Having established that, subsequent laws in the UK which restricted ownership of firearms did not necessarily have a marked social effect – few quiescent citizens would have felt any restriction on their freedom, no matter to what degree they perceived themselves as being free or otherwise. As I said, I am only going to focus on two Acts of Parliament, both of which I would say were highly reactive to contemporaneous events.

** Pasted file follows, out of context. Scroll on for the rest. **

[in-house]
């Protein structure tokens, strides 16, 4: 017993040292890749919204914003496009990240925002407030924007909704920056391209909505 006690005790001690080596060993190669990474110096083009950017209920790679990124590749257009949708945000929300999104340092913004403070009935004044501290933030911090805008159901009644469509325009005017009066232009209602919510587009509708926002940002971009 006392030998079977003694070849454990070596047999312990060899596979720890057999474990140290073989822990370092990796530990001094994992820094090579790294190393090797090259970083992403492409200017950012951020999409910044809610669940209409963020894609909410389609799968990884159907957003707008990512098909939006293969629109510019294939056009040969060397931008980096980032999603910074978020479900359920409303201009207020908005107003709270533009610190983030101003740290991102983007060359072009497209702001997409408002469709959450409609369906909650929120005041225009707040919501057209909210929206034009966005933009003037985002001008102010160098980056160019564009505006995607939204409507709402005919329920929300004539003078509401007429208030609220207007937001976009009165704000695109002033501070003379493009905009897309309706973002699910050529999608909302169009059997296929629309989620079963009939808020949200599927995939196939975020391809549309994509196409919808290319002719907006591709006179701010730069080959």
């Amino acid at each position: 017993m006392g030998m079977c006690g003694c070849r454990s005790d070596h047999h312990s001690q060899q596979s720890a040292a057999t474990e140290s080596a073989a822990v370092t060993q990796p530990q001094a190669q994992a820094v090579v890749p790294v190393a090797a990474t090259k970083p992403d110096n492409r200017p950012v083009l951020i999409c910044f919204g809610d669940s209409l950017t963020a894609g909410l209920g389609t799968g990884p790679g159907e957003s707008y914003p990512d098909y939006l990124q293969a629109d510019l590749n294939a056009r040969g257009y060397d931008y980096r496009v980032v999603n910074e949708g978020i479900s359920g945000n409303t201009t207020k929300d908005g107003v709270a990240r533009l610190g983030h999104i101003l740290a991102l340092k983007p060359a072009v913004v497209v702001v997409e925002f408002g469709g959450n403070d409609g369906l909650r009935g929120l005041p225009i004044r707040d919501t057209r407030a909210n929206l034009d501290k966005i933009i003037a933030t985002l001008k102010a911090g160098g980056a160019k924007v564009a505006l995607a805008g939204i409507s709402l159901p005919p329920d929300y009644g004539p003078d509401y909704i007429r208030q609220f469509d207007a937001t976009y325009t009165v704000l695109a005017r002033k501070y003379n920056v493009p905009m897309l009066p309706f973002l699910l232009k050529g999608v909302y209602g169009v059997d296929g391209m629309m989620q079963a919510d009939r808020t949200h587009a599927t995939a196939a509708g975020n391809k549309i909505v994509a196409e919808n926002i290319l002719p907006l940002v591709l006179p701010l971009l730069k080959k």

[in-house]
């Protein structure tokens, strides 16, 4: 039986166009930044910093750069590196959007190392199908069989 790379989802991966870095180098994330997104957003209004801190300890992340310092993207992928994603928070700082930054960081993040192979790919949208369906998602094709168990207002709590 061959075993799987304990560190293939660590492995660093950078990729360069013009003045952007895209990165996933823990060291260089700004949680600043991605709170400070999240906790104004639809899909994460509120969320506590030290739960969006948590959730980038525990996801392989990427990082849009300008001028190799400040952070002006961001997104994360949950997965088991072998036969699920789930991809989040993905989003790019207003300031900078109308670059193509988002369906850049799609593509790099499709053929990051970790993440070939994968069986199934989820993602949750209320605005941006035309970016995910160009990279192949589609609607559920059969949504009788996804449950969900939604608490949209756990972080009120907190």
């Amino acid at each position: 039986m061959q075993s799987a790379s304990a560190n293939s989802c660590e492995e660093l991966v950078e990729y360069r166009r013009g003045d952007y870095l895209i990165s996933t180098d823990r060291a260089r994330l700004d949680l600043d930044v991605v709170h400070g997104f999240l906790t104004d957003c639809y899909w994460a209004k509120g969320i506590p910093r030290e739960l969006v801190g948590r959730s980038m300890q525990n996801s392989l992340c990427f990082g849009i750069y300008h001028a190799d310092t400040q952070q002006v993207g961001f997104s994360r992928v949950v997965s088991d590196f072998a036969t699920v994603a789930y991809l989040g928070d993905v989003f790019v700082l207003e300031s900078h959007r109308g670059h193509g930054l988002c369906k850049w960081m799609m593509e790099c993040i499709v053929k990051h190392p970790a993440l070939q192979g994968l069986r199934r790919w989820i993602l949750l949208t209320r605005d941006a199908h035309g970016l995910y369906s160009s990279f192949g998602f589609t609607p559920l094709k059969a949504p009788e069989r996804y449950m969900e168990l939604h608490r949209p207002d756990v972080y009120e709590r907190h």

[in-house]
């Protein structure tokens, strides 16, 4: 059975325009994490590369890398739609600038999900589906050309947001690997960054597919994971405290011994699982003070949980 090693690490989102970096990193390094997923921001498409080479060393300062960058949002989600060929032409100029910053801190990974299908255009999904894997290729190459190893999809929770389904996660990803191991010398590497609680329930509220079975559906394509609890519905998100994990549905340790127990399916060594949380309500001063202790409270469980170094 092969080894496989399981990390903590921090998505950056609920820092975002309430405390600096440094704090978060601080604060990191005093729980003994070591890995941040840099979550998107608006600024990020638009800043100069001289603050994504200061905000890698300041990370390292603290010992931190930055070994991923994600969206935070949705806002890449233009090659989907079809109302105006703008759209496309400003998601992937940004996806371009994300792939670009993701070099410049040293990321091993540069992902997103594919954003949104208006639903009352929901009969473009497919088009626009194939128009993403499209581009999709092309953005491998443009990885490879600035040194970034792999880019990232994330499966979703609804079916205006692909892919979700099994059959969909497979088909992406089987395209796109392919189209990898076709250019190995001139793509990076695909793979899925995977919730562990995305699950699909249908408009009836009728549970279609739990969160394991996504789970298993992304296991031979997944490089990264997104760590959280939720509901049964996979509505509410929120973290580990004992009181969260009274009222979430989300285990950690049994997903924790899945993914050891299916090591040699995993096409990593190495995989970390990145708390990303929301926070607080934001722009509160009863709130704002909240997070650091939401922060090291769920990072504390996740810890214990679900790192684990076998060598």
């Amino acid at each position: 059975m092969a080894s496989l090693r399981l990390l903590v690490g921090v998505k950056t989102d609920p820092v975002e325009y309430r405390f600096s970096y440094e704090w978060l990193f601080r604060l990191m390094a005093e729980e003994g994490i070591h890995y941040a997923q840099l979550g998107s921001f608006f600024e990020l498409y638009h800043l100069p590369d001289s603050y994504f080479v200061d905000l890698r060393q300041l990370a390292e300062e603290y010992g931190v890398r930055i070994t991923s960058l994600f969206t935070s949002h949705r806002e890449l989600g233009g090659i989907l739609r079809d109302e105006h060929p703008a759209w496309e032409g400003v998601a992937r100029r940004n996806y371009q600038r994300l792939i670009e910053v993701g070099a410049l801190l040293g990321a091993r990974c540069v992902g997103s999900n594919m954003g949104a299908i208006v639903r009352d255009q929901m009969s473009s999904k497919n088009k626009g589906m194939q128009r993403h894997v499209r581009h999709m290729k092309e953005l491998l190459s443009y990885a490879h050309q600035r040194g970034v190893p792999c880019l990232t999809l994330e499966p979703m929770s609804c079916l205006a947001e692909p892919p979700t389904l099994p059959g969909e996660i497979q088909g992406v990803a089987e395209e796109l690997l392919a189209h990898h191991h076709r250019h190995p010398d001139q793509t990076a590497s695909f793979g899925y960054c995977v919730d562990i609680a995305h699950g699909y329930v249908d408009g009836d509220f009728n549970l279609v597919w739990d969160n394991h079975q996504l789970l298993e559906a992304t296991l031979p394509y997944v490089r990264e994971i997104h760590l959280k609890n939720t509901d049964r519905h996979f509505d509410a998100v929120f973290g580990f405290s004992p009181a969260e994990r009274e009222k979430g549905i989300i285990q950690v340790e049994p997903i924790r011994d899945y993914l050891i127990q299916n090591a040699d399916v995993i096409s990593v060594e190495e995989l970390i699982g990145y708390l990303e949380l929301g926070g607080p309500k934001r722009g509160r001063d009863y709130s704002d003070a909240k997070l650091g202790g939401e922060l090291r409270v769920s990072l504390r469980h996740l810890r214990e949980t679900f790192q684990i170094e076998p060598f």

Firstly there was the Vagrancy Act of 1824. We’re talking about the period immediately after the Napoleonic Wars. All the weaponry used in the conflict with France were, strictly speaking, the property of the government, as the United Kingdom had if not a standing army then at least an assumption of a single army under the Crown, subject to parliamentary control. However retaining control of the materiel of that army after regiments were disbanded would have been a problem, and Parliament reacted to the situation of unemployed soldiery wandering around as armed vagrants by allowing the arrest of “any person with any gun, pistol, hanger, cutlass, bludgeon or other offensive weapon… with intent to commit a felonious act.” There followed several acts specific to poaching, which seems very much in keeping with Britain’s quondam class system and the law’s concern to protect “property”. It is significant that although the power of arrest seems to be there in the Vagrancy Act, the actual restriction on arms is not, and that leads me to wonder firstly whether there was as much of a social problem as the legislators feared, or secondly whether it was something else they feared and sought to prevent.